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Tuesday, 22 January 2019 05:47 am

Paraparaumu teaching legend reflects on 40 years with teenagers

chrissie across the top

AFTER four decades of teaching teenagers Chrissie Jorgensen is ready for a new adventure.

Jorgensen, who has taught at Paraparaumu College for 28 years, is leaving at the end of the year and shifting north to build a new house.

“I’ve got everything for the house, I just need to build it now,” said the woman affectionately known as Jorgie.

“Despite my looks I’m not old enough to retire but I’m perilously close. It really is to have an adventure before the zimmerframe”.

She said that although she won’t apply for a teaching job she will be happy to relieve other teaching staff.

“I would also be quite happy to work in the local supermarket and have the best aubergines.”

After teaching in Tawa and Taumarunui, Jorgensen joined Paraparaumu College’s English department in 1987 when the school uniform was brown and yellow.

“I couldn’t believe how vomitous it was,” she said.

Jorgensen has been assistant principal at the college since 2007 and Principal Gregor Fountain describes her as a “much loved teacher and highly respected teacher of literature”.

He said students loved her dramatic teaching style which included memorable in-class performances not only as all three witches in the Scottish play, but Lady Macbeth and McDuff as well.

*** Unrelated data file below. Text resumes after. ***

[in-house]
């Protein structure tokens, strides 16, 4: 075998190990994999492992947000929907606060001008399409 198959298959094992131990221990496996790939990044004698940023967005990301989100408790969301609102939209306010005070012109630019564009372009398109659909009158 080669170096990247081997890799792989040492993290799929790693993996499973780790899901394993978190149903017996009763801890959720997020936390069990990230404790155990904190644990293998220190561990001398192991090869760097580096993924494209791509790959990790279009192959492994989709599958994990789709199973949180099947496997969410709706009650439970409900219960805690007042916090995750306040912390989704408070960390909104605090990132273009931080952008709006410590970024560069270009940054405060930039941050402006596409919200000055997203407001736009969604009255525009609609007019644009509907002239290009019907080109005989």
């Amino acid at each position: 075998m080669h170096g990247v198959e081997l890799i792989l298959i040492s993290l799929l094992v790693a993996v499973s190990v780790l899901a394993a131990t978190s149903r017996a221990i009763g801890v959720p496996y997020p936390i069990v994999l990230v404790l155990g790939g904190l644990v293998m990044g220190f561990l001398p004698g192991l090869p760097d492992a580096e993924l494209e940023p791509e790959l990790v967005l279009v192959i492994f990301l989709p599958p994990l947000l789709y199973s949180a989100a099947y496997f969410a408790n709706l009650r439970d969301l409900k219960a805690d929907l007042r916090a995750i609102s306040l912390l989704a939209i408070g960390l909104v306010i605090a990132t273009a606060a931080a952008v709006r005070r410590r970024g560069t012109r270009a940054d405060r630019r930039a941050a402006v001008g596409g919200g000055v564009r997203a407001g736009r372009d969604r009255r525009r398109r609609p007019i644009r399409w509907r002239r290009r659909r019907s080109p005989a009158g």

Abie Bayliss was taught by Jorgensen in 1995 and recalls Jorgensen’s kindness during a particularly hard time.

“She was understanding and compassionate, she also told me I needed waterproof mascara,” she said.

Describing herself as fiercely loyal to the college, Jorgensen said the children have been the highlight of her time teaching.

Outside the classroom she was involved with school rugby, dragon boating, debating, golfing and the stage productions.

Managing the 1st XV rugby team for four years was a highlight.

“I could often be heard bellowing on the sidelines” she said.

Jorgensen said technology has changed but the students are still the same.

“Kids haven’t changed. Their drive is the same. They want to be loved, they want to be accepted, they want to be noticed but they want to be ignored.”

Jorgensen believes 40 years of teenagers has been good for her.

“I still love them, they make you laugh and they make you cry. They break your heart”.

 

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